Wednesday, November 15, 2006


I just participated in my first focus group. When they called me last week outta the blue, I was a tad suspicious; I mean, they were offering me $125 cash to spend a couple of hours spewing my opinion. Shoot, I do that for free 24/7. What's the catch?

Well, no catch, it seems. Jes' lil' ol' me and five others were asked many questions about a particular airline, shown lots of color/logo options, and listened to (via a two-way mirror) by the airline flunkys. Can't tell you any more than that, or I'd be breaking my "contract." Anyway, it was all very professional and kinda fun. Nice, toney 5th Avenue office, too. Not a bad night's work. And I didn't have to take my clothes off or fake anything.

I could make a living doing this. Your product. My opinion. $62.50 an hour. Count me in.

Tuesday, November 14, 2006

Wake up and smell the turkey

This time next week I'll be waking up in Atlanta, ready to start the two-day Thanksgiving Food and Decor Frenzy. 'Cept it's not at my house this year. I'm homeless in Atlanta, as it were. Not houseless - still have the house and praying it will sell before too awfully long, but my stuff's not in it anymore, so we must celebrate Thanksgiving somewhere else this year.

Good friend Carey and the kids are taking up the slack and doing the hosting duties. We'll have a houseful of some family and lots of friends, just a little different mix than usual. But Carey's not much of a cook, so she's asked me to do turkey/dressing duties, while she and Joanna concentrate on the pies. Garth and his new bride Claire will join us, bringing (I hope) his sweet-tater casserole and mo' pies (I gave 'em really nice pie dishes for a wedding present - hint! hint!). Daughter Kate and her significant other will have to take up some of the food-slack of missing family members. Rest assured, however, that there will be plenty to eat and lots of festive decor. (Young Joanna and I will festoon the halls in pure Thanksgiving splendor, I guar-awn-tee.)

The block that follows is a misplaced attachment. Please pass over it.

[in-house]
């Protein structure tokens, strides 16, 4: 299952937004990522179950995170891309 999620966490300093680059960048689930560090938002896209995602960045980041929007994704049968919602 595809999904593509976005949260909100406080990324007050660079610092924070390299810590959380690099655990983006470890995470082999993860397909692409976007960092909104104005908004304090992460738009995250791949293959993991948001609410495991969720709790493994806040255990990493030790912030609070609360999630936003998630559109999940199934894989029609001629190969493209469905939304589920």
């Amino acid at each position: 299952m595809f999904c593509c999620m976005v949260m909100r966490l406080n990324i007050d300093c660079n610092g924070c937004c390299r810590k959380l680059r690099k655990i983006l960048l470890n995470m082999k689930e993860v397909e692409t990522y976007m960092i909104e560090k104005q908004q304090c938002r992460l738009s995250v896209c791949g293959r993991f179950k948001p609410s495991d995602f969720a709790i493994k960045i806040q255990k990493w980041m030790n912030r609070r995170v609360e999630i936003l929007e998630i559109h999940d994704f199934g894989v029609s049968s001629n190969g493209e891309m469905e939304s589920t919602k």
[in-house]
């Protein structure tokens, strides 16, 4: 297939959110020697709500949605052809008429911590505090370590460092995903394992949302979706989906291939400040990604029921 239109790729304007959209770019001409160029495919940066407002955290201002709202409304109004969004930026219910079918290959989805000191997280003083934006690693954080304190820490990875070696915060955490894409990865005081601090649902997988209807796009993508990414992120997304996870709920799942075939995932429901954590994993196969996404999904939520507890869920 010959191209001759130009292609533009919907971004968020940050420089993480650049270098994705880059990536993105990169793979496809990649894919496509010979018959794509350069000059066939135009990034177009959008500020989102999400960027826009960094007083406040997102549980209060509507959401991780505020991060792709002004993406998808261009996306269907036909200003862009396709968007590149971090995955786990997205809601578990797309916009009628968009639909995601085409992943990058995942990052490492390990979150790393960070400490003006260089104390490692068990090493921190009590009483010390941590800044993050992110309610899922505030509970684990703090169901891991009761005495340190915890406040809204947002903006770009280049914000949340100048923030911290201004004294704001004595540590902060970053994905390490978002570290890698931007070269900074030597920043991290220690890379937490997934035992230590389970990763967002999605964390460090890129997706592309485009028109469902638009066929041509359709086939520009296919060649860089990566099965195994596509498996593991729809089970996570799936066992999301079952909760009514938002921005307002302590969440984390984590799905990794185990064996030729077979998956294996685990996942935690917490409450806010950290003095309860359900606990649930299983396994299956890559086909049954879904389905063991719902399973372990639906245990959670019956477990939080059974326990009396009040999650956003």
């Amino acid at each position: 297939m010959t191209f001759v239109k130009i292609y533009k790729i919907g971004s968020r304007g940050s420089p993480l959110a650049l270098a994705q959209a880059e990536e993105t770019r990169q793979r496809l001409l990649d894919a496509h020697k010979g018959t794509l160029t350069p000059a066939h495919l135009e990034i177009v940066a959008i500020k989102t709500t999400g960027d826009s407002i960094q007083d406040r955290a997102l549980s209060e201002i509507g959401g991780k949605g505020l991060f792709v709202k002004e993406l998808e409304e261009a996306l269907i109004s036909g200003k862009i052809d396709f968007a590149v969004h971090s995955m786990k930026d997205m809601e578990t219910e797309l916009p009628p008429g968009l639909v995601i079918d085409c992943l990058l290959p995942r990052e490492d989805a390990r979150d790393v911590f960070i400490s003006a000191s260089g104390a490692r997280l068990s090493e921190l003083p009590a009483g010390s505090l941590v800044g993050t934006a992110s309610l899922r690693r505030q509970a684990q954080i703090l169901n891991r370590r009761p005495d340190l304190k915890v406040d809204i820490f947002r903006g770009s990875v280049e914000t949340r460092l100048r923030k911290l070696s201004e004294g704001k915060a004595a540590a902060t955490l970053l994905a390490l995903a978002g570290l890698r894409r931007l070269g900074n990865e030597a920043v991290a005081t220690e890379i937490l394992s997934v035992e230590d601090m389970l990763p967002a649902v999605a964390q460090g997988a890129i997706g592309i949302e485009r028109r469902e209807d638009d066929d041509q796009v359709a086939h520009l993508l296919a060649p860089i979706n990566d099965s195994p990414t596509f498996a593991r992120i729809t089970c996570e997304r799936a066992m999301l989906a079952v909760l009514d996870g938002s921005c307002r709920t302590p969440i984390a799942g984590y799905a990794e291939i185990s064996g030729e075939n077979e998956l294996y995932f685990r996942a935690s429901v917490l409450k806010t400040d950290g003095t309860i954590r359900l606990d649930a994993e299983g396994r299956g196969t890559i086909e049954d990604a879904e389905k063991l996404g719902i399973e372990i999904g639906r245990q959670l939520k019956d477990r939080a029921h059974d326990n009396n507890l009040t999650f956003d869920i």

Things change, and that's a fact. As Kate reminded me last night, we're all pretty healthy and on good speakin' terms, and that's all that matters. A seismic change in our holiday tradition might be just the Thanksgiving ticket.

And while we're on the subject of Thanksgiving, feel free to re-visit last year's holiday posts:
My Favorite Pilgrims
The Great Thanksgiving Countdown
Thanksgiving Movies: Is there a reason the pickins are slim?
More turkeys for your Thanksgiving movie enjoyment

And PT, I'm still looking for that great English Thanksgiving classic: Thursday We All Went To Work As Usual.

Sunday, November 12, 2006

Did ya' hear the one about . . .

What's so funny? Today's New York Times Magazine'll tell you.

"How to Be Funny" is a compilation of what to do and what to avoid from the likes of writers, directors, and a handful of comedic actors. Plus, it's very funny.